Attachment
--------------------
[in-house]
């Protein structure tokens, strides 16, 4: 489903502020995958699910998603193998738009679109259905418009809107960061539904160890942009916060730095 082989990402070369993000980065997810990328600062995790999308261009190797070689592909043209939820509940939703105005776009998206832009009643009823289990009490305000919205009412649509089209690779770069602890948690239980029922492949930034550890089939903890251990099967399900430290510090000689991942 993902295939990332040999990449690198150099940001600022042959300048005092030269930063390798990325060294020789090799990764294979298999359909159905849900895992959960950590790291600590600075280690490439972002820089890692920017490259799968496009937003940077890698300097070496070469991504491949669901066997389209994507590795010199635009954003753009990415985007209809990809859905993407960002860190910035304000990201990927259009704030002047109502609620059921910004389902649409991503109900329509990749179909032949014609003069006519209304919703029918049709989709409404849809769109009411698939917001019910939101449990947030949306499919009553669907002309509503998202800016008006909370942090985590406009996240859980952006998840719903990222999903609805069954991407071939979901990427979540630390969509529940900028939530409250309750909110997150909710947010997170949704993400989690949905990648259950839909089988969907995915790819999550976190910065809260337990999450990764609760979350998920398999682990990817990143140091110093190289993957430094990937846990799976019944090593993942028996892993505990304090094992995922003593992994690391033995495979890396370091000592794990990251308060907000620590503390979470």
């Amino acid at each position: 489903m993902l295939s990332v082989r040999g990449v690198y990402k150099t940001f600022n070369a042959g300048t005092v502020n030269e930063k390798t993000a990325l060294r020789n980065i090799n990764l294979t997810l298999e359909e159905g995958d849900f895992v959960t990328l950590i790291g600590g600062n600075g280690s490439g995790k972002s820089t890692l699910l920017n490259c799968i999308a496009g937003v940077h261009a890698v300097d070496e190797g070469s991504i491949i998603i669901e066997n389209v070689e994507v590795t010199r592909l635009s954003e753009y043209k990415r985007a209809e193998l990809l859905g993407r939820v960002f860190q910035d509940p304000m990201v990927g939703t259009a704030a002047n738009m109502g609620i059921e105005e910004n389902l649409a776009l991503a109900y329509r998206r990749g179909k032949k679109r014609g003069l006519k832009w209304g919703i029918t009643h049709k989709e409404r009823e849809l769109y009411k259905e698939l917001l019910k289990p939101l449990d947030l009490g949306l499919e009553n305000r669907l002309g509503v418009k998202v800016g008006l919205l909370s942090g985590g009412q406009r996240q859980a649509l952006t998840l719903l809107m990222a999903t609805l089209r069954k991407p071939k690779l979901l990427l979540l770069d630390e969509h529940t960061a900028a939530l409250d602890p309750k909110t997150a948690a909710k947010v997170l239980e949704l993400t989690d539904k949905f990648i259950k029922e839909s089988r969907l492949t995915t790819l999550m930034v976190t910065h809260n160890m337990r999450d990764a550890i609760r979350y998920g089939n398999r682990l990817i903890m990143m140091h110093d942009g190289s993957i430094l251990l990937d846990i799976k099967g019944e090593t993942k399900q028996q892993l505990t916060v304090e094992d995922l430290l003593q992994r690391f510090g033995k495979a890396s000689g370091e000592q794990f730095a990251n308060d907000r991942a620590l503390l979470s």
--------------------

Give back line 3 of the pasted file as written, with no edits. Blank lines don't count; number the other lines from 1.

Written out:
């Amino acid at each position: 489903m993902l295939s990332v082989r040999g990449v690198y990402k150099t940001f600022n070369a042959g300048t005092v502020n030269e930063k390798t993000a990325l060294r020789n980065i090799n990764l294979t997810l298999e359909e159905g995958d849900f895992v959960t990328l950590i790291g600590g600062n600075g280690s490439g995790k972002s820089t890692l699910l920017n490259c799968i999308a496009g937003v940077h261009a890698v300097d070496e190797g070469s991504i491949i998603i669901e066997n389209v070689e994507v590795t010199r592909l635009s954003e753009y043209k990415r985007a209809e193998l990809l859905g993407r939820v960002f860190q910035d509940p304000m990201v990927g939703t259009a704030a002047n738009m109502g609620i059921e105005e910004n389902l649409a776009l991503a109900y329509r998206r990749g179909k032949k679109r014609g003069l006519k832009w209304g919703i029918t009643h049709k989709e409404r009823e849809l769109y009411k259905e698939l917001l019910k289990p939101l449990d947030l009490g949306l499919e009553n305000r669907l002309g509503v418009k998202v800016g008006l919205l909370s942090g985590g009412q406009r996240q859980a649509l952006t998840l719903l809107m990222a999903t609805l089209r069954k991407p071939k690779l979901l990427l979540l770069d630390e969509h529940t960061a900028a939530l409250d602890p309750k909110t997150a948690a909710k947010v997170l239980e949704l993400t989690d539904k949905f990648i259950k029922e839909s089988r969907l492949t995915t790819l999550m930034v976190t910065h809260n160890m337990r999450d990764a550890i609760r979350y998920g089939n398999r682990l990817i903890m990143m140091h110093d942009g190289s993957i430094l251990l990937d846990i799976k099967g019944e090593t993942k399900q028996q892993l505990t916060v304090e094992d995922l430290l003593q992994r690391f510090g033995k495979a890396s000689g370091e000592q794990f730095a990251n308060d907000r991942a620590l503390l979470s």